The Organ Trail: Director’s Cut is a zombie pastiche of the old favourite edugame, The Oregan Trail, where you had to get a family of settlers to Portland, Oregon, past the perils of the unconquered western USA. In the Organ Trail, players must get themselves and up to four friends all the way to Portland Oregon without losing any of their innards to rampaging zombie hordes. They’re both mainly asset management games, with bastard-hard minigames included. Read chapter one here and two here.
““How do you know if you are going to die?”
I begged my mother.
We had been traveling for days.
With strange confidence she answered,
“When you can no longer make a fist.”
Years later I smile to think of that journey,
the borders we must cross separately,
stamped with our unanswerable woes.
I who did not die, who am still living,
still lying in the backseat behind all my questions,
clenching and opening one small hand.”
From ‘Making A Fist’ by Naomi Shihab Nye
The bandit goes down, Cara is saved. I’m a little narked at the gender stereotyping, but then realise that the game was just randomising between my passengers. I’m the one who noticed that it chose Cara, she points out, which means I’m part of the problem. Gah.
We keep driving. We pass through towns galore. Alec gets bored and starts quoting the Book of Skulls at us; “For immortality requires sacrifice. Two victims to balance two survivors. One by suicide, one by murder.” I’m so distracted by his babbling I hardly notice the biker by my side window, pointing a pistol at the car. Behind us are a mob of bikers, all readying firearms. This does not look good.
Apparently, though, it turns out that a large station waggon is a surprisingly effective tool for knocking flimsy motorcycles over. We’re all surprised to have come through the chase without a scratch and start to think that Hunter S did a fantastic PR job on the Hells Angels being monstrously tough. But we’re confused about why the bikers were pursuing us.
Then there’s a dull, growing rumble. And, I figure that the bikers were running, not chasing.
On the horizon appears a green sheen, that quickly resolves itself into about a thousand zombie deer, led by Bambi’s effing mum. For deer, they’re surprisingly organised, attacking us with their zombie antlers in zombie waves that would be easy to dodge, if it wasn’t for the station waggon’s impetus.
The waggon takes a few Bambi-blow and will need some repairs. But in all that chasing, we’ve apparently made it to Chicago. We do have a minor problem, though. Every time we’ve stopped, I’ve been scavenging, but I’m not finding any ammo. And the shops don’t seem to be selling it. Thanks to two skills I’ve learned en route, I’ve got medikits and money galore - but no ammo. I go scavenging, but the encounters during the expedition require even more bullets and now I'm down to six. I trade a valuable spare car battery for another 17, but then promptly use them up when a zombie bear attacks me on my next scavenging trip.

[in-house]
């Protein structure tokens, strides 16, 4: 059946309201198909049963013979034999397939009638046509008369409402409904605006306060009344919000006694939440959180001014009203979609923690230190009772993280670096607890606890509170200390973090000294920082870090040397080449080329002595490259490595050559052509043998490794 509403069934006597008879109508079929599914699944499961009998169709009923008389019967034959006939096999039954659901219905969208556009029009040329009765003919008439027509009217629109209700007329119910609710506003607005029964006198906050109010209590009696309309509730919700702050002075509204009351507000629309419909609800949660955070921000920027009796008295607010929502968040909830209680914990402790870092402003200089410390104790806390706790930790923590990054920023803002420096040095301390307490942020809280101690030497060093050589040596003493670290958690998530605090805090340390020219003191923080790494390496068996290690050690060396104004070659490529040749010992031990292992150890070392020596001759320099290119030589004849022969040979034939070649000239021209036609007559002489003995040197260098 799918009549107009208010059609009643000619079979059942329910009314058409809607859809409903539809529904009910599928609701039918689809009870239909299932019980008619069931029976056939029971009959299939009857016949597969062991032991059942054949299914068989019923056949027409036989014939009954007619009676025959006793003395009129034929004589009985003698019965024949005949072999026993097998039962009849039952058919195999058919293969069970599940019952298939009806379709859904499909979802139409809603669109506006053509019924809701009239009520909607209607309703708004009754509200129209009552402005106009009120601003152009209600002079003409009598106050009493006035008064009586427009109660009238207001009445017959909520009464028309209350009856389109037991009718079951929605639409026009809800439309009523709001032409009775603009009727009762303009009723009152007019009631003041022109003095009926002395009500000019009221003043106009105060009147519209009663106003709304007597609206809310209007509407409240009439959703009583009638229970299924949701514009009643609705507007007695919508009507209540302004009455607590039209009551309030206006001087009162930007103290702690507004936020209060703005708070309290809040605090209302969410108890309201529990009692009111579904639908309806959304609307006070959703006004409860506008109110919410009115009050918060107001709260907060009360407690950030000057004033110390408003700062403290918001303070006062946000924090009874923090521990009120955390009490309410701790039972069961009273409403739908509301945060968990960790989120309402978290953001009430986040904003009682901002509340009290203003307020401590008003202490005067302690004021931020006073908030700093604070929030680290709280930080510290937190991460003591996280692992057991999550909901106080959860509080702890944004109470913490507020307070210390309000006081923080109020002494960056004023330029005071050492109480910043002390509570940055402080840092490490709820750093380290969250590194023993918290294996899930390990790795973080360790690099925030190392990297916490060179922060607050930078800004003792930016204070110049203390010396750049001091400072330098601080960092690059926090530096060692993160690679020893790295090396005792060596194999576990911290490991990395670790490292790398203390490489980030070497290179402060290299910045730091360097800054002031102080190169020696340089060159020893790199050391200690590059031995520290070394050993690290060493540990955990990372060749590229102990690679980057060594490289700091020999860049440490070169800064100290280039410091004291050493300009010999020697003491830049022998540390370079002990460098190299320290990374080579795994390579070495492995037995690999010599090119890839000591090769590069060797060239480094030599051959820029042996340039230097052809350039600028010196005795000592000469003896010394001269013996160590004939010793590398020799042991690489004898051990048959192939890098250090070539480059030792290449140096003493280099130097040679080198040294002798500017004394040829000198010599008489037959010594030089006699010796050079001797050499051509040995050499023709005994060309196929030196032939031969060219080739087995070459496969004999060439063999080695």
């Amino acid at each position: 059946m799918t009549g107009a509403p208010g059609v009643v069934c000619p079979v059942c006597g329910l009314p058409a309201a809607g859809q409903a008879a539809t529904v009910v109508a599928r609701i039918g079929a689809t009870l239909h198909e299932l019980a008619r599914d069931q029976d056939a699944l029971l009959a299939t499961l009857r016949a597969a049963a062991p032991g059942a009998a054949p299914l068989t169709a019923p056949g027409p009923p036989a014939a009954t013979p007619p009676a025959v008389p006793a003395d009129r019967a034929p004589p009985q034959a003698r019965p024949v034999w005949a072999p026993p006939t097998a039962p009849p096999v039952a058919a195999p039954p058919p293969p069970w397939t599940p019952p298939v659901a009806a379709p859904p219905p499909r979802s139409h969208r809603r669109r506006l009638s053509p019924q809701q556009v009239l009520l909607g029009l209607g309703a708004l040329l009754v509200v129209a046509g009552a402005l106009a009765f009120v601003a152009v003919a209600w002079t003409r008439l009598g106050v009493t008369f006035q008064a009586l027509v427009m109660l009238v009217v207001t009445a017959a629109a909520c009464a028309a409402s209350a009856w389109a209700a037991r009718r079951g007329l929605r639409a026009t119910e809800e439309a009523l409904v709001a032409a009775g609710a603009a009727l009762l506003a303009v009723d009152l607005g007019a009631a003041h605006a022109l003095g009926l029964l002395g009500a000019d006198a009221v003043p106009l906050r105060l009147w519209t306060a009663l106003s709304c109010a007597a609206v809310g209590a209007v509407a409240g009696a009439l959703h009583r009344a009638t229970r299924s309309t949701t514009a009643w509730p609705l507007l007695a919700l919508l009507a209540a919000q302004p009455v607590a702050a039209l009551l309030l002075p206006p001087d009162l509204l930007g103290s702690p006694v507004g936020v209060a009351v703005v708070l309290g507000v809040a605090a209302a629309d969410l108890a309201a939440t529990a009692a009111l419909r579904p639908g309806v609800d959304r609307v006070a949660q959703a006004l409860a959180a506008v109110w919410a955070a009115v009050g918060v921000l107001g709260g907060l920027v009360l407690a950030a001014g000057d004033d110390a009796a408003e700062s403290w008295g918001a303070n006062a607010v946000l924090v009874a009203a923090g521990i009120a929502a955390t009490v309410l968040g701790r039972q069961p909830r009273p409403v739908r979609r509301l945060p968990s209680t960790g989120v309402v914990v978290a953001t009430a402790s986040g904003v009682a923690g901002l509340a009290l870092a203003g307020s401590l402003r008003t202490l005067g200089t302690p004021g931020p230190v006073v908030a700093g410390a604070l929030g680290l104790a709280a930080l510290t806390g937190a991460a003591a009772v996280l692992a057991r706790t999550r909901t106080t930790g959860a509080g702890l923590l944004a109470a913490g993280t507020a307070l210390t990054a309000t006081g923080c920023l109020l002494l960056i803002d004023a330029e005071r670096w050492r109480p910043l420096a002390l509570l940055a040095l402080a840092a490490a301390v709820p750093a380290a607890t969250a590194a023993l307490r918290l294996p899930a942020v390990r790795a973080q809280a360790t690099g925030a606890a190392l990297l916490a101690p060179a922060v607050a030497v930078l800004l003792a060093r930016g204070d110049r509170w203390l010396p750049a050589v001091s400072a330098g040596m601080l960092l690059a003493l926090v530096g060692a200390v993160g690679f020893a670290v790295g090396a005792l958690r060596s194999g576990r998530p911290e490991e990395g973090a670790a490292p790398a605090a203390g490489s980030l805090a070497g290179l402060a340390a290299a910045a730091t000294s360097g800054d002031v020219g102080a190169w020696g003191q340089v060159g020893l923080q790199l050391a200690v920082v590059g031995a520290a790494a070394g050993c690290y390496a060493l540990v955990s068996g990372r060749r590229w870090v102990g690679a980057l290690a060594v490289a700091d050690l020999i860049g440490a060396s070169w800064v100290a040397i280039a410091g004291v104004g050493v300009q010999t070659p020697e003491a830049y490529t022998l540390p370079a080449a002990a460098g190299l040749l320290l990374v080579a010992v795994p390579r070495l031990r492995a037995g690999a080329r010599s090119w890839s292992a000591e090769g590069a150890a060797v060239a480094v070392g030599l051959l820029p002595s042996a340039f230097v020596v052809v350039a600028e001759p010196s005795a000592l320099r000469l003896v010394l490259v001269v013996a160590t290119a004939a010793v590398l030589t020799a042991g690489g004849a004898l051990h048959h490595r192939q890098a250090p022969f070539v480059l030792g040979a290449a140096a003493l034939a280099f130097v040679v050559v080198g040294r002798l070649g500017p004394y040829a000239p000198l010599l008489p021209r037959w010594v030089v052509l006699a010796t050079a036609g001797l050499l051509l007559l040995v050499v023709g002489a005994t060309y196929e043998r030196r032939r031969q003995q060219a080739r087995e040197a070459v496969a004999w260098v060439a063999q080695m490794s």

Okay, though the RPS team are perfectly fine, ensconced in the station waggon, I’m in trouble. I’m the one who has to leave the vehicle to scrounge up food and as we get further west, the deadlier the terrain is. Each time I go out, I come back with a few less bullets, a few more wounds (which are eating into our medkits - the only way to heal the designated driver), a little food and loads of money. But we can’t eat money.
It’s a long way from Chicago to Portland, but the next few days go quickly. Alec gets measles. I hit a bump in the road and a bag of food flies out. We get caught in a blizzard. We get stuck in a flooded street. John is allowed to navigate and holds the map upside down. We spend some time clearing innards out of the car and consider harvesting some meat from a corpse at the side of the road. We sneak through another horde.
Eventually, Alec gets rid of his measles... but then breaks his leg celebrating. The back of the car now holds Cara crammed between two heavily bandaged, sedated team members, who seem determined to break limbs without leaving the vehicle. Alec, I belatedly realise, is nearly dead and mumbling about the Book of Skulls again “... a wily Hebrew, full of tricky ghetto lore, concocting an elaborate fiction so that he might inveigle three hapless goyim to their dooms, a ritual bloodbath in the desert.” We’re all momentarily worried.
Finally, we take a break. We stop in front of a woman gutting a rabbit at the front of a house. The game turns from asset management into text adventure. Her name’s Rose. She asks if we’re friendly - we choose not to shoot her. She invites us for dinner, then tells us that ‘They’re perfectly safe’. Who are?
Uh. There’s two zombies at the table. And one of them’s...
To be concluded.